My Rating: ★★★★☆
Wow, what a ride! This book has EVERYTHING I want in a YA fantasy novel—a richly-imagined world, an enemies-to-lovers romance, a fast-paced plot, strong main characters, and well-drawn side characters—and I stayed up until 2 AM to finish it, despite the fact that I had to be up at 6 AM the next day. I found myself immediately and helplessly sucked into the world, and there was nothing I could do but to succumb to the momentum of the story.
First off, though, I should probably emphasize how much Serpent & Dove is my thing, starting with the way it opens. This is one of those novels that flings you in the middle of the action and builds the world as it goes, often hastily and in broad strokes, and it doesn’t pause long enough to explain anything thoroughly. This may not sit well with some of the more seasoned high-fantasy readers, but as a casual fan of the genre, this is my sweet spot when it comes to world-building—detailed and evocative without bogging down the story.
Then there’s also the plausibility of the setting. The world is basically 17th-century France, if 17th-century France had magic, ‘real’ witches, and English as the main language, but I found the opulence, religious fervor, and hysteria portrayed well enough, and I’m not really nitpicky about period details. Mahurin spends more time setting pieces in place for the plot, which makes it so propulsive and compulsively readable, and it worked well enough for me.
Another thing that I loved about this book was the romance: it’s an enemies-to-lovers romance (my favorite romance trope) between a witch and a witch-hunter (which I didn’t know was my favorite kind of enemies-to-lovers trope until this) with one or two steamy scenes, so of course I’m here for it. In Serpent & Dove, we follow Lou, a fugitive witch, as she steals and lies her way around the city in order to survive, and Reid, a witch-hunter—or Chasseur (soldier) for the Church—who persecutes witches. Lou is your typical bad-ass, foul-mouthed heroine who turns out to be a real softie under her daredevil exterior, but Reid is a little more atypical for a male hero—he reminds me a bit of Steve Rogers, with his solemn moral principles, his insistence on the rules, and his old-fashioned gallantry. It makes Lou’s pestering of him all the more fun to watch, and his unravelling even more delicious.
And finally, I loved the side characters in this book almost as much as the main characters. Coco is Lou’s fierce best friend and protector, and Ansel is Reid’s young protégé, but he’s more of a cinnamon roll than a soldier, really. I especially loved watching Ansel grapple with his prejudice against witches, and how he eventually came to see Lou not as a witch, but as his friend, as a person. Reid also does this, of course, but compared to Ansel, his struggle was more violent and drawn-out, and filled with too much needless angst and denial.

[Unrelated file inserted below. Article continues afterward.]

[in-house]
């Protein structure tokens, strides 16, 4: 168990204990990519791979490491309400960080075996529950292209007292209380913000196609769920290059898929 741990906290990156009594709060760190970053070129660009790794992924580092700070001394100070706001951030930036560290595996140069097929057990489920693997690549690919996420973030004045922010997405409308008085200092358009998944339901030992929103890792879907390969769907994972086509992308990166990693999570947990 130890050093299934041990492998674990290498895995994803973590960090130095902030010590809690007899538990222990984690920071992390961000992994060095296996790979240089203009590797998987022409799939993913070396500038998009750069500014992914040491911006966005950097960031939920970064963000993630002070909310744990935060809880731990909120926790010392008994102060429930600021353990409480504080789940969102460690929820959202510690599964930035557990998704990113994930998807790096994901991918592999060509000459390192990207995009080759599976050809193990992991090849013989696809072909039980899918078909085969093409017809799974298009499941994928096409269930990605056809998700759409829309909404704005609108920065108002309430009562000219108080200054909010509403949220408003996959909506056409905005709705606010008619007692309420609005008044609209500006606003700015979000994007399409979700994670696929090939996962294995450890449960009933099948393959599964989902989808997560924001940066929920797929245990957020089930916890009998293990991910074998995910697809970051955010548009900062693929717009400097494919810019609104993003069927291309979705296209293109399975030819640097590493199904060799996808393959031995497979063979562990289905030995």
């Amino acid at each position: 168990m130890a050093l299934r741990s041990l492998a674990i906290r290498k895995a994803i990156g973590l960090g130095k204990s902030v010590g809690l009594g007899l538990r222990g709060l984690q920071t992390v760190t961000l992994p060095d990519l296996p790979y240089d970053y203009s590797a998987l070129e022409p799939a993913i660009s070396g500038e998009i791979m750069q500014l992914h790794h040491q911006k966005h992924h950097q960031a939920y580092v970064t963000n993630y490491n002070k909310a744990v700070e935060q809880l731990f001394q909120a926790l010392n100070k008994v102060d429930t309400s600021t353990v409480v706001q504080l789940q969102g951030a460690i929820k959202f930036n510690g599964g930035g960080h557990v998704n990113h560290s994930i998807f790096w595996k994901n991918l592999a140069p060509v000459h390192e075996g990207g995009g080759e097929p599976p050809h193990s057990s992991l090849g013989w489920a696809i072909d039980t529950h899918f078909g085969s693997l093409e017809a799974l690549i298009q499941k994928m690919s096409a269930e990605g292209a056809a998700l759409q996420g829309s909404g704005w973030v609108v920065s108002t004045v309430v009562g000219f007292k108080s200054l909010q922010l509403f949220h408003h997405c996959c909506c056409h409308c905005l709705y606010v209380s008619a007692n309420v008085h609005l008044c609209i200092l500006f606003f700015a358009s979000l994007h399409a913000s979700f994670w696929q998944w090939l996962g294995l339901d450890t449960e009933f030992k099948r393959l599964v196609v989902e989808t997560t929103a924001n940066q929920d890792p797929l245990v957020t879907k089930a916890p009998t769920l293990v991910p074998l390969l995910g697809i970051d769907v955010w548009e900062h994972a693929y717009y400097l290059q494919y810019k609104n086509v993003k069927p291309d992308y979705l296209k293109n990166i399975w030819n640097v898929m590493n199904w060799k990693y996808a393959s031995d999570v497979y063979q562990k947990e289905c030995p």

So in the end, if I’ve been harping about how it’s exactly my thing, why only four stars? Well, for one, I’m not a fan of the arranged-marriage trope, which we also see in this book. For me, it’s difficult to create believable conditions for an arranged marriage to happen in the first place, and it was completely unbelievable here. It was a ridiculously contrived plot twist that the story could have done without.
Second, the book cashes in on a lot of tropes and clichés about good and evil. Personally, I prefer more complex and sympathetic villains, so I found the the main villain here disappointingly one-dimensional—bloodthirsty, maniacal, and without any redeeming qualities. And while there were some promising morally grey areas that could have been explored, Mahurin doesn’t go into them, probably in favor of keeping the plot moving. It was a shame, because this book had an interesting combination of religious and political themes that I would have wanted her to delve deeper into.
All in all, though, this was still a stay-up-all-night page turner, and the minor flaws weren’t noticeable enough for me to put it down. I loved it and I’ve been anxiously awaiting the sequel since I finished. Serpent & Dove is definitely a book I’d recommend to YA fantasy fans everywhere.
I read this as part of Asha’s #Februwitchy Readathon challenge, and I’m glad I was able to get one book in! How about you, have you read Serpent & Dove or any book about witches recently? What did you think of it? Let me know in the comments!
Find me on Goodreads! | Read from February 27-28, 2020